We are constantly warned to beware of the legislative clout that big business can buy. But when it comes to political campaign money, the biggest spenders are not the oil companies or the banks. The number-one biggest campaign spender in federal and state political campaigns and ballot measures during the 2007-2008 election cycle was the National Education Association, known as the NEA. The NEA spent $56.3 million, far more than any other big-bucks donor.
[according to a comprehensive analysis compiled by the Center for Responsive Politics and the National Institute.]
The NEA's political contributions go 95% to Democratic candidates or to promote leftist ballot issues. Yet, surveys show that the NEA has more members who are conservative than liberal. But teachers, who pay hundreds of dollars in annual dues to national, state and local affiliates, have no control over the NEA's political advocacy or endorsement of candidates. Teachers in 28 states risk losing their jobs if they refuse to join a union.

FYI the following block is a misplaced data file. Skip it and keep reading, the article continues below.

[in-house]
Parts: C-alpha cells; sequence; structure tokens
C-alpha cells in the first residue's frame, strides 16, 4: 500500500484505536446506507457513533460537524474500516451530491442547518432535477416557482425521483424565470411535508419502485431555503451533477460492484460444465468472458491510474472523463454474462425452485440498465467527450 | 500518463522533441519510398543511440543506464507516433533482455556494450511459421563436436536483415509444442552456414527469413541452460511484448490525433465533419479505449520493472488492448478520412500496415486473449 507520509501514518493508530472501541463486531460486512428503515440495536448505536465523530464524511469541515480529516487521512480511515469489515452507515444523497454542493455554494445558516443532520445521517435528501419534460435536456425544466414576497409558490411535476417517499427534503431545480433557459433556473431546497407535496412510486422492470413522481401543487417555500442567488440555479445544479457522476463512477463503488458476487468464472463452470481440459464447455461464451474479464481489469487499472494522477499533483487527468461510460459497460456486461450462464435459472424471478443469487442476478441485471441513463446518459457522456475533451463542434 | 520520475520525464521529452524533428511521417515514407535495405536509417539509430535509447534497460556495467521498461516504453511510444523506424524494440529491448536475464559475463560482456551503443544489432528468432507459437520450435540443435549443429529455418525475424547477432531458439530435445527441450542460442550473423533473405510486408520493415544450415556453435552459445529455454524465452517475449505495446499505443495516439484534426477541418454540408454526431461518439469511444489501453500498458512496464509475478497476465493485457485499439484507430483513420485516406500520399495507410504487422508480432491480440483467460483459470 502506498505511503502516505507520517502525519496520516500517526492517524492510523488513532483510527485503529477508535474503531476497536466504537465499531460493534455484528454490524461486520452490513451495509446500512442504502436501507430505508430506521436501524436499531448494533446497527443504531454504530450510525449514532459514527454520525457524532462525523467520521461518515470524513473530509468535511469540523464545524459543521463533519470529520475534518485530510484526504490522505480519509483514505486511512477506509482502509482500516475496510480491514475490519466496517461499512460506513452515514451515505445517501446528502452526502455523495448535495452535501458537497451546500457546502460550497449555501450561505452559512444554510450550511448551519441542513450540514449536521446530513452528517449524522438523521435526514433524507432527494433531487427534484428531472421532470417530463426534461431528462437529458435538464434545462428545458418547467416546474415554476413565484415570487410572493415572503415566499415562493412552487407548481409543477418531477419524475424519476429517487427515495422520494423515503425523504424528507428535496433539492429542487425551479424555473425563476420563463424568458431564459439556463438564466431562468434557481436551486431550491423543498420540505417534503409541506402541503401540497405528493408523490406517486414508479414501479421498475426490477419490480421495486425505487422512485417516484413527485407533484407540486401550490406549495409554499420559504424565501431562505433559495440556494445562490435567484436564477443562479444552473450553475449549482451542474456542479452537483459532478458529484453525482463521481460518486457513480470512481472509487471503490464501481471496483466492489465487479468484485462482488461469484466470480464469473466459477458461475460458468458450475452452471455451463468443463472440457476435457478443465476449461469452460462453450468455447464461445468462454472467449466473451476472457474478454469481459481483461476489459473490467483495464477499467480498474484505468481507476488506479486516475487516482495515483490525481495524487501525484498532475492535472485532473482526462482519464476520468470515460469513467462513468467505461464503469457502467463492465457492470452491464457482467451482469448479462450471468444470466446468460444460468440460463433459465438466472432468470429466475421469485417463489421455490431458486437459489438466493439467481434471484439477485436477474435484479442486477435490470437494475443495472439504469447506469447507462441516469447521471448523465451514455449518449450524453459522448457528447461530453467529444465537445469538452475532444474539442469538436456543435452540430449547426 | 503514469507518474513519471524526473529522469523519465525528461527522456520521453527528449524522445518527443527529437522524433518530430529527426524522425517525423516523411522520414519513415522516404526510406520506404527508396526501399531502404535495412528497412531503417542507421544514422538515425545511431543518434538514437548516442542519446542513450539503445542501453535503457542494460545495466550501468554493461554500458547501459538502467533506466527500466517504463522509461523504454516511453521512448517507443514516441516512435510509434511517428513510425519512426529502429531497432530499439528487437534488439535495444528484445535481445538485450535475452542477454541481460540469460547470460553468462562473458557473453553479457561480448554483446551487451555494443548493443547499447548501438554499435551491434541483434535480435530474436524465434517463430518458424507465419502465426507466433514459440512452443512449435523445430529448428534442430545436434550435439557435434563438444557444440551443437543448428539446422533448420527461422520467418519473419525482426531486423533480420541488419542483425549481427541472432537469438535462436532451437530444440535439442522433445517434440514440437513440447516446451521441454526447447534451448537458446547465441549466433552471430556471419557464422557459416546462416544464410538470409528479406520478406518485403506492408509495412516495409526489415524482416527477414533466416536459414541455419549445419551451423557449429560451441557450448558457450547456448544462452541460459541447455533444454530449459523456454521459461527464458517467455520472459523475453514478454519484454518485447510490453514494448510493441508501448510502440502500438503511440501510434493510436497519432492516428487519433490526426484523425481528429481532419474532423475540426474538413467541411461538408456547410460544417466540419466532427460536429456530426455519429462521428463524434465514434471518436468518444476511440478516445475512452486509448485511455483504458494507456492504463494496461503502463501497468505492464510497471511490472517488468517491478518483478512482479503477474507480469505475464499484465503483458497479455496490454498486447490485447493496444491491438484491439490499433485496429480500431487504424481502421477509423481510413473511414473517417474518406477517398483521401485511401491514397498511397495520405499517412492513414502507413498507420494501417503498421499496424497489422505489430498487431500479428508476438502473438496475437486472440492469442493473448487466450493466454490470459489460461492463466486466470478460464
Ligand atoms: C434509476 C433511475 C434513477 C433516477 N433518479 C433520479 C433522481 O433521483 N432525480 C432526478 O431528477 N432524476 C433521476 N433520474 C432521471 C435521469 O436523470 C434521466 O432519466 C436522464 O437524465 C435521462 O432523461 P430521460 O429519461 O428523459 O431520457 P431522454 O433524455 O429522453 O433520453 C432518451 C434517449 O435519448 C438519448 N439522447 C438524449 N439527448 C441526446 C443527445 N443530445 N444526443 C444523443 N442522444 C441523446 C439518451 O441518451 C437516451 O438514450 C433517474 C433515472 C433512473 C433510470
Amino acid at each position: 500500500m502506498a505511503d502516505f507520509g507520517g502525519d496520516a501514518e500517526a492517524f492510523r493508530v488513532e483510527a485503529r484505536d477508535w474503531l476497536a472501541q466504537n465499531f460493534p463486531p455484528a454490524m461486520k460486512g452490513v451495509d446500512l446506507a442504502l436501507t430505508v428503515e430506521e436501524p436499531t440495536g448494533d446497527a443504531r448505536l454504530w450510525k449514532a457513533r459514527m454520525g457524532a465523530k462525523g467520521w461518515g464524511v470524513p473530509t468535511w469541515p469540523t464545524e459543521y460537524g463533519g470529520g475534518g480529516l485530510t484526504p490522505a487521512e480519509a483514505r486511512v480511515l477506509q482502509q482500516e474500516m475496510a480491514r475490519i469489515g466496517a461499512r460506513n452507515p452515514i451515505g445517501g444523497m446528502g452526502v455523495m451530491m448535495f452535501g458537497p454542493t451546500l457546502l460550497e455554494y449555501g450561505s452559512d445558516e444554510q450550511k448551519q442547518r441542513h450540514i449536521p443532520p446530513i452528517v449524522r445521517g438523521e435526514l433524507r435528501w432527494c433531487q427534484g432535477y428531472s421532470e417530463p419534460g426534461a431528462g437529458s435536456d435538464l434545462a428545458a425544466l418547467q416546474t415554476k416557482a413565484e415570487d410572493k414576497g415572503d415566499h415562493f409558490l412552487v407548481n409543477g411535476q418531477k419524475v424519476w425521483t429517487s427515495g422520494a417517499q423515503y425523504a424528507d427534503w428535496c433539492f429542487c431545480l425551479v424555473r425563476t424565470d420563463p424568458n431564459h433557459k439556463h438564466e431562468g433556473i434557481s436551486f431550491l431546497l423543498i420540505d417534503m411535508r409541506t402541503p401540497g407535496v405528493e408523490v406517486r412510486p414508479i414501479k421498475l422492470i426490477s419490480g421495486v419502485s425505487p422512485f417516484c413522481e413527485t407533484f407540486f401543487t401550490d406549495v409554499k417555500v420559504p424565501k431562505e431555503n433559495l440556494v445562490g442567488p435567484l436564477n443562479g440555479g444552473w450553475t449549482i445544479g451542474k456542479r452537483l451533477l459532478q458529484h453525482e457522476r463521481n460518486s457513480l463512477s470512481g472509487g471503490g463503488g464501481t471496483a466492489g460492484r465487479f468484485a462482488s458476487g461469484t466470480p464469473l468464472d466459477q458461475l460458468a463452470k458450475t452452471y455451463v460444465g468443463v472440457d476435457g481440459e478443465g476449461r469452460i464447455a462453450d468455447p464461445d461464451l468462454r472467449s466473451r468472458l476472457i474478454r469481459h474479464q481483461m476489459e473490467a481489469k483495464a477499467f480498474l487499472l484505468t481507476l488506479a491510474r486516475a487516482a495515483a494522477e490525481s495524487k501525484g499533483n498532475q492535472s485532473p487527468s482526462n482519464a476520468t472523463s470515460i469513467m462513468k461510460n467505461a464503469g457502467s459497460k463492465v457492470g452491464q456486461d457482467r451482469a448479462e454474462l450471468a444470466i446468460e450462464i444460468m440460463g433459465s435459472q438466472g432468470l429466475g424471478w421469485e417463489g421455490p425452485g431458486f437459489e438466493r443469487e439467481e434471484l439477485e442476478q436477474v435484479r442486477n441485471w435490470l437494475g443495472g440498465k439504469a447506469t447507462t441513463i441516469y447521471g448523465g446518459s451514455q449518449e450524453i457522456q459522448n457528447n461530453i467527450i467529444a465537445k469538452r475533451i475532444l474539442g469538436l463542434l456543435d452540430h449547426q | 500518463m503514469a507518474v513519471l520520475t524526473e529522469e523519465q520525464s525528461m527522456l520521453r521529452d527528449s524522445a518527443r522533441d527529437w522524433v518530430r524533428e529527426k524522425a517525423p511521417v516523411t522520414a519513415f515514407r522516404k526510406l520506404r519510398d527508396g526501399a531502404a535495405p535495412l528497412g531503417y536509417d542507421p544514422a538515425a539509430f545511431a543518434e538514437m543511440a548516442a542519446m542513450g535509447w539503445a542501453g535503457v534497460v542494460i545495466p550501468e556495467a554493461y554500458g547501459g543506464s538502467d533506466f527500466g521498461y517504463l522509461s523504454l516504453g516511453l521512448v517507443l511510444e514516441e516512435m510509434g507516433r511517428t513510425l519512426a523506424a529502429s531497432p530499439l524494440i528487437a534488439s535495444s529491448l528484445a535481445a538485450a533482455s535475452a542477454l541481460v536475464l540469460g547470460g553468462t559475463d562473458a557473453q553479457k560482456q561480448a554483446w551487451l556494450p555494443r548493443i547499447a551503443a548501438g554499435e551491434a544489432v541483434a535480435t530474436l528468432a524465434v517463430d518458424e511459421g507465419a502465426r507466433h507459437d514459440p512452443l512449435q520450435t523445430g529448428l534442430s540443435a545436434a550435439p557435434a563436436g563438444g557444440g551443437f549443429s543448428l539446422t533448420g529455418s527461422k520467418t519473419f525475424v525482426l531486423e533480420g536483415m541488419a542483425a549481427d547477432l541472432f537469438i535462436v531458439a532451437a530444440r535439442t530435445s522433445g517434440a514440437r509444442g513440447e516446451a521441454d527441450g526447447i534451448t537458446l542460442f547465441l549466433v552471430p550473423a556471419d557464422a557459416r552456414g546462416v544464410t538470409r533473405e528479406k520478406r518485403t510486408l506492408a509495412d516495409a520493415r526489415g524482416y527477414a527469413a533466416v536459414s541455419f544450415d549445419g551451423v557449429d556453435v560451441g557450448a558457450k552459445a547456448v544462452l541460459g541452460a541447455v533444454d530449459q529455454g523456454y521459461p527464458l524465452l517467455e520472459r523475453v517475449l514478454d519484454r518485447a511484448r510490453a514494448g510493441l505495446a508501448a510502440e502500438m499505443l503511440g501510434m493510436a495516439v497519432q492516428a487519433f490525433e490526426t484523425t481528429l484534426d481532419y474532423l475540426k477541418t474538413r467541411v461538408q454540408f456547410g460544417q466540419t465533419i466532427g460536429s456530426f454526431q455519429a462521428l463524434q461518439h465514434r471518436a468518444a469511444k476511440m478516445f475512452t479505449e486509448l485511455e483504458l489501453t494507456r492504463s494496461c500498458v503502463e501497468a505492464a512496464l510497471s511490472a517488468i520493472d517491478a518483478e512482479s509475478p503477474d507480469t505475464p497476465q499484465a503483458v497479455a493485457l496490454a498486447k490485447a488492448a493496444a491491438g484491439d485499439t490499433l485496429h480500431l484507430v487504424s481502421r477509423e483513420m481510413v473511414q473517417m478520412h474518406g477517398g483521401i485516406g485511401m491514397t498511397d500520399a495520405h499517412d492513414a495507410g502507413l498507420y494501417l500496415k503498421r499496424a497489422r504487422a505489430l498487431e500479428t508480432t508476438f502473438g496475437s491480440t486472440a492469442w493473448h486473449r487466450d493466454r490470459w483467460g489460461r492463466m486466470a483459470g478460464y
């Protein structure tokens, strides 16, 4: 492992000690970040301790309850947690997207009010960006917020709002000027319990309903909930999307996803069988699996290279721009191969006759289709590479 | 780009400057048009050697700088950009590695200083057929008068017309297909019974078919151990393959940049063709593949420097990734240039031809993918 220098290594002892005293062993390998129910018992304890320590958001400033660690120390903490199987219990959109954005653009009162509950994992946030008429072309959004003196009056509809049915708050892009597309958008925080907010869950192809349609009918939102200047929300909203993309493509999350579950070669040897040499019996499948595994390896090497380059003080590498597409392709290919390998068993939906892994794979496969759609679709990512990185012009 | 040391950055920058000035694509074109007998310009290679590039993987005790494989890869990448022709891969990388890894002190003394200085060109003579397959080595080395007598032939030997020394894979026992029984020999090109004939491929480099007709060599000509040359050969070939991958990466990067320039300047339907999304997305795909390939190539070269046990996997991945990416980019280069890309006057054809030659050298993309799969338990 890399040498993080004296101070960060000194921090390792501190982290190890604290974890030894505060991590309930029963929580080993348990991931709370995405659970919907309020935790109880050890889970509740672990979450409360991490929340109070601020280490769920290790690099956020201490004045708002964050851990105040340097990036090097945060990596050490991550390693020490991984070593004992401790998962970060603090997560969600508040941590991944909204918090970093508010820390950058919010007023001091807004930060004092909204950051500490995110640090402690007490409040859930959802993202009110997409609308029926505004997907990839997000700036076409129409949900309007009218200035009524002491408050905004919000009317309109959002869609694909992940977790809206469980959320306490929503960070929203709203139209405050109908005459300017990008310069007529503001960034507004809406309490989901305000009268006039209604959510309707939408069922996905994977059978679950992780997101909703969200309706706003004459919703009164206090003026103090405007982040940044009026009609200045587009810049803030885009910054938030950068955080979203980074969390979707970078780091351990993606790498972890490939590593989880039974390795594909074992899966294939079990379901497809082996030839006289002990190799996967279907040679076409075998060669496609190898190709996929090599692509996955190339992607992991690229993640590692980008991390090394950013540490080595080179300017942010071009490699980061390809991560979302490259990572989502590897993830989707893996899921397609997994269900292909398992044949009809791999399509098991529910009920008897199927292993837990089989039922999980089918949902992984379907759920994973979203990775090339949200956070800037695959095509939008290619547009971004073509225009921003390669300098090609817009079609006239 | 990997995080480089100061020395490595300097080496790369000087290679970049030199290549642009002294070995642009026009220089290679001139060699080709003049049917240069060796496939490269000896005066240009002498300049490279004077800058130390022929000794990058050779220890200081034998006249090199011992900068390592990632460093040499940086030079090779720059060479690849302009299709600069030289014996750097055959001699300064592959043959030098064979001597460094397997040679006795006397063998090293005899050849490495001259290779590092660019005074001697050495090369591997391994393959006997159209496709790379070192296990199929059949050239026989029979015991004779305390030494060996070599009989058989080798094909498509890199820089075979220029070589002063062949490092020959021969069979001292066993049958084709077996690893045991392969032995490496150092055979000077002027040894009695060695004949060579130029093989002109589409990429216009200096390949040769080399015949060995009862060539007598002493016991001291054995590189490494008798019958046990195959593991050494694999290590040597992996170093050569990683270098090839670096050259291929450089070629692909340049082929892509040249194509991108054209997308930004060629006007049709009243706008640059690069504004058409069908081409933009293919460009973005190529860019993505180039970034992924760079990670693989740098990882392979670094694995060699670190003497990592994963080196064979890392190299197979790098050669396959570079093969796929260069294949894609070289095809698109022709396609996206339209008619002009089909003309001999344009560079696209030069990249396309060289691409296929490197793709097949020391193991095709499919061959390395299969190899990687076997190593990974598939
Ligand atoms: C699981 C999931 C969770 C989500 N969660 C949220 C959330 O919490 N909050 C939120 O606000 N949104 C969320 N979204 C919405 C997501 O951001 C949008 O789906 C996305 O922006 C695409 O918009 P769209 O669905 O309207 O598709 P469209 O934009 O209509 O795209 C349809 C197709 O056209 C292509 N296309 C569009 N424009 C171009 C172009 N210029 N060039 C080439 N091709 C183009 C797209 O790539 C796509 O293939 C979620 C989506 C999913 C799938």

In addition to the NEA's direct attempts to influence elections and policy through lobbying and election campaigns, the NEA gave millions more to other leftist organizations that help to advance the NEA's education and social agenda. For example, the NEA gave $250,000 to the Arizona State University Office, to produce numerous studies criticizing policies the NEA opposes, such as vouchers and charter schools. The NEA also creates and finances front groups to give the impression of public support of NEA policies. A group called Communities for Quality Education was formed to have the appearance of an independent organization. Actually its board consisted entirely of current and past teachers union officials and it got its entire $9 million budget from NEA national and state affiliates. Next week I'm going to tell you what policies the NEA is spending its money to achieve.
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